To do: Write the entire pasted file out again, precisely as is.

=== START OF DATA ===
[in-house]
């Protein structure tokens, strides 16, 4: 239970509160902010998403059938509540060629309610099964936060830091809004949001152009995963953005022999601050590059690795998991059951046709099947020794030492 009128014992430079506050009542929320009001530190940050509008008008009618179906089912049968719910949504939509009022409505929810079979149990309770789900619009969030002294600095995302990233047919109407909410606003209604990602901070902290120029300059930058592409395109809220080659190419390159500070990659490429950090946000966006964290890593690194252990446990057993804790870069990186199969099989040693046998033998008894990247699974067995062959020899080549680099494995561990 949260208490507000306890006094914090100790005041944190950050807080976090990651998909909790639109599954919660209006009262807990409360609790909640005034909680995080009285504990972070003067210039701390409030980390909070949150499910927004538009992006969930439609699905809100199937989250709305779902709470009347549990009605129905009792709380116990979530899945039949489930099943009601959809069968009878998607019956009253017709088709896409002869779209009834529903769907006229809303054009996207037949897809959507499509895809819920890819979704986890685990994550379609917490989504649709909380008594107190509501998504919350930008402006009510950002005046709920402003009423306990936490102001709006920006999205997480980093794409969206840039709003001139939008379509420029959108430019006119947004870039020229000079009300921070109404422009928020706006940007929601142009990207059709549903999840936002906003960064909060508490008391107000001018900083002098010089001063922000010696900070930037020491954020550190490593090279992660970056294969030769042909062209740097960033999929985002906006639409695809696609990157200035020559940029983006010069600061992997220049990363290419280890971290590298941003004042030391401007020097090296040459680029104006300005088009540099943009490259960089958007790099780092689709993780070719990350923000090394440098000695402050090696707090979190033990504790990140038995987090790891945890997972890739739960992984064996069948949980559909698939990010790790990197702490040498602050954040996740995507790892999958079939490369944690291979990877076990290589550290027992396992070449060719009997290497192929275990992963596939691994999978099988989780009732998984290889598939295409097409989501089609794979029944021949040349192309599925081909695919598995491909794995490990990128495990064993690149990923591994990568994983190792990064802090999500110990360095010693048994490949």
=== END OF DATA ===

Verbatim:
[in-house]
């Protein structure tokens, strides 16, 4: 239970509160902010998403059938509540060629309610099964936060830091809004949001152009995963953005022999601050590059690795998991059951046709099947020794030492 009128014992430079506050009542929320009001530190940050509008008008009618179906089912049968719910949504939509009022409505929810079979149990309770789900619009969030002294600095995302990233047919109407909410606003209604990602901070902290120029300059930058592409395109809220080659190419390159500070990659490429950090946000966006964290890593690194252990446990057993804790870069990186199969099989040693046998033998008894990247699974067995062959020899080549680099494995561990 949260208490507000306890006094914090100790005041944190950050807080976090990651998909909790639109599954919660209006009262807990409360609790909640005034909680995080009285504990972070003067210039701390409030980390909070949150499910927004538009992006969930439609699905809100199937989250709305779902709470009347549990009605129905009792709380116990979530899945039949489930099943009601959809069968009878998607019956009253017709088709896409002869779209009834529903769907006229809303054009996207037949897809959507499509895809819920890819979704986890685990994550379609917490989504649709909380008594107190509501998504919350930008402006009510950002005046709920402003009423306990936490102001709006920006999205997480980093794409969206840039709003001139939008379509420029959108430019006119947004870039020229000079009300921070109404422009928020706006940007929601142009990207059709549903999840936002906003960064909060508490008391107000001018900083002098010089001063922000010696900070930037020491954020550190490593090279992660970056294969030769042909062209740097960033999929985002906006639409695809696609990157200035020559940029983006010069600061992997220049990363290419280890971290590298941003004042030391401007020097090296040459680029104006300005088009540099943009490259960089958007790099780092689709993780070719990350923000090394440098000695402050090696707090979190033990504790990140038995987090790891945890997972890739739960992984064996069948949980559909698939990010790790990197702490040498602050954040996740995507790892999958079939490369944690291979990877076990290589550290027992396992070449060719009997290497192929275990992963596939691994999978099988989780009732998984290889598939295409097409989501089609794979029944021949040349192309599925081909695919598995491909794995490990990128495990064993690149990923591994990568994983190792990064802090999500110990360095010693048994490949």